Traveling and Tasting Back to the 2005 Vintage

Axel, who worked at Bordeaux estates previously, had his first vintage with Ornellaia in 2005. “As a winemaker you hope that you will be blessed with a great vintage for your first harvest,” and he noted with a smile that such a wish was true for the two winemakers who preceded him yet not so true for him. The 2005 vintage looked like it was going to be perfect all the way up until the first day of harvest in late August yet the harvesting of grapes was constantly interrupted by rain showers; the local sea breezes did help to quickly dry the grape bunches and the fruit was healthy but the news of the harvest slightly tarnished the reputation of 2005 as well as being labeled as wines that were understated, especially when compared to the opulent 2006 wines.

Also, looking back, it was an extremely stressful time for Axel as one can imagine that he wanted to prove to the world that he could live up to the iconic status of Ornellaia and so he was initially thrilled to be given a great vintage only to have that dream taken away during the harvest; it was extremely stressful and simply heartbreaking. Their 2005s turned out to be quite lovely and wine critics were impressed that Ornellaia could still make a fabulous wine knowing the troublesome end to the season. So, in a way, it really showed what Axel could do under pressure when a wrench was thrown into a harvest that was supposed to be, by all estimations, easy. Axel has had many great vintages under his belt since that time such as the 2006 and many more, so he has already proven time and time again that he can not only live up to what people expect from Ornellaia but can bring it to the next level.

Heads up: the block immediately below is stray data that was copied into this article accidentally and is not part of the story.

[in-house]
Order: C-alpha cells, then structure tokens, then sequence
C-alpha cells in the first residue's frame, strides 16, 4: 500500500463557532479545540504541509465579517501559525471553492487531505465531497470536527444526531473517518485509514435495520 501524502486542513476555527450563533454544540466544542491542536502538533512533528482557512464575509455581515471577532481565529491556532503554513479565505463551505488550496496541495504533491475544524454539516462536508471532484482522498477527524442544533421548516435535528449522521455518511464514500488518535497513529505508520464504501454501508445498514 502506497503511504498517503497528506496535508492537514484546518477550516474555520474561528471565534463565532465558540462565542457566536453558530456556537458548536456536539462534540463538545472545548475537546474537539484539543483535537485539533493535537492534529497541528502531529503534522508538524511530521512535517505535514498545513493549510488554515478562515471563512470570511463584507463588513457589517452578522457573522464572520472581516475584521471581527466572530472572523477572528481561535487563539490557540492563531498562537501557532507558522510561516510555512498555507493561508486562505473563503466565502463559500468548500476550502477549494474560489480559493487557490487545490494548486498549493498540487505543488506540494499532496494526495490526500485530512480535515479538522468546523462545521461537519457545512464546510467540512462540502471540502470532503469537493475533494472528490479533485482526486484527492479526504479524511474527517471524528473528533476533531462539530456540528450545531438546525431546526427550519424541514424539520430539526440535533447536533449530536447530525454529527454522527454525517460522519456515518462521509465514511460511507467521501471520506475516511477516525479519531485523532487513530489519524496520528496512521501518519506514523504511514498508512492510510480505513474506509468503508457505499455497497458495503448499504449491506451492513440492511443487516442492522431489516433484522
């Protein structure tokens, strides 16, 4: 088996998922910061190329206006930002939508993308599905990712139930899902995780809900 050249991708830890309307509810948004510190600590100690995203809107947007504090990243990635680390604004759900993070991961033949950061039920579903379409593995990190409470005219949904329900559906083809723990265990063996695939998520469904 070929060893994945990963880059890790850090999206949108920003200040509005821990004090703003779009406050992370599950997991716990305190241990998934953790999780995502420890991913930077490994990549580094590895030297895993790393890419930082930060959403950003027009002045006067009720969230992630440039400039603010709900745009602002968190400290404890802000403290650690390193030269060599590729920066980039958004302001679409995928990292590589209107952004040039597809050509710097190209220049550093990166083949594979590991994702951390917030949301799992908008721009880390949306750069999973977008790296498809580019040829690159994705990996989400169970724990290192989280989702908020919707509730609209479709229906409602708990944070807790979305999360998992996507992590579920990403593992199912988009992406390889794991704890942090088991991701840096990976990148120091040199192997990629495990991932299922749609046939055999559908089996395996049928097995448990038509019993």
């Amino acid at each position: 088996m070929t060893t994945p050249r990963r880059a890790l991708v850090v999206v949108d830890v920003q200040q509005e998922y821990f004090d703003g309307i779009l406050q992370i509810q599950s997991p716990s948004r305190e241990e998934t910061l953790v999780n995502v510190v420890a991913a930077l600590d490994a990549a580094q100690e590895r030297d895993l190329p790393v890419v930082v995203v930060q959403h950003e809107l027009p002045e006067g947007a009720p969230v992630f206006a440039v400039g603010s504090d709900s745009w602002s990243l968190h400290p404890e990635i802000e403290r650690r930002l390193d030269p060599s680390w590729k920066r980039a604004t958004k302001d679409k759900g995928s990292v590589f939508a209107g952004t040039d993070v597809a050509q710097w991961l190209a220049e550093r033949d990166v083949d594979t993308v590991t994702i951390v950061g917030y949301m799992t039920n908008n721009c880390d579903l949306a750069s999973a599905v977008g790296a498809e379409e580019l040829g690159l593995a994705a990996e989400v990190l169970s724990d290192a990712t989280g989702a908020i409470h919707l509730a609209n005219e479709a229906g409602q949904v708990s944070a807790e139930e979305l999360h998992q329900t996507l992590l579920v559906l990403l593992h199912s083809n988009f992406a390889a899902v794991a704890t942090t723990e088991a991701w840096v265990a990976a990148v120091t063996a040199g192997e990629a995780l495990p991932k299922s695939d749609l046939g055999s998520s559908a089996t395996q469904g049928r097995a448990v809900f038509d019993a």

And now, 15 years later, Axel has found that 2005 Serre Nuove to be a “great surprise” as he said that it is easy to forget about it because it was followed by the outstanding 2006. He was happy to see that the 2005 had evolved to a harmonious place with plenty of fruit with a nice amount of “chewiness” that had no astringency to the tannins and an overall freshness. He didn’t know when he first made the 2005 if it would be able to evolve so nicely and he feels that it is in its ideal spot now, recommending drinking it up over the next couple of years.

Ornellaia and Serre Nuove Starting to Get There

It may seem odd, considering the lavish praise that Ornellaia and Serre Nuove have received through the years, to hear Axel say that they are “a little bit getting there” in terms of discovering the full potential of their vineyards. But he pointed out that their vineyards haven’t been there that long – the first vineyards planted in 1981, and today the vines range from 10 to 30 years old with the average age of around 15, and as time goes on they understand the land better and better and which vines do well where. Although Ornellaia and Serre Nuove share the same vineyards, he has noticed over the years that there are some spots that are “more suitable for Serre Nuove” as they are warmer sites with sandy soil that make wines with more generosity in their youth, although Axel avoids over-ripeness in the vineyards, contrasted with the higher elevated vineyards with more limestone or clay that give structure and power to Ornellaia.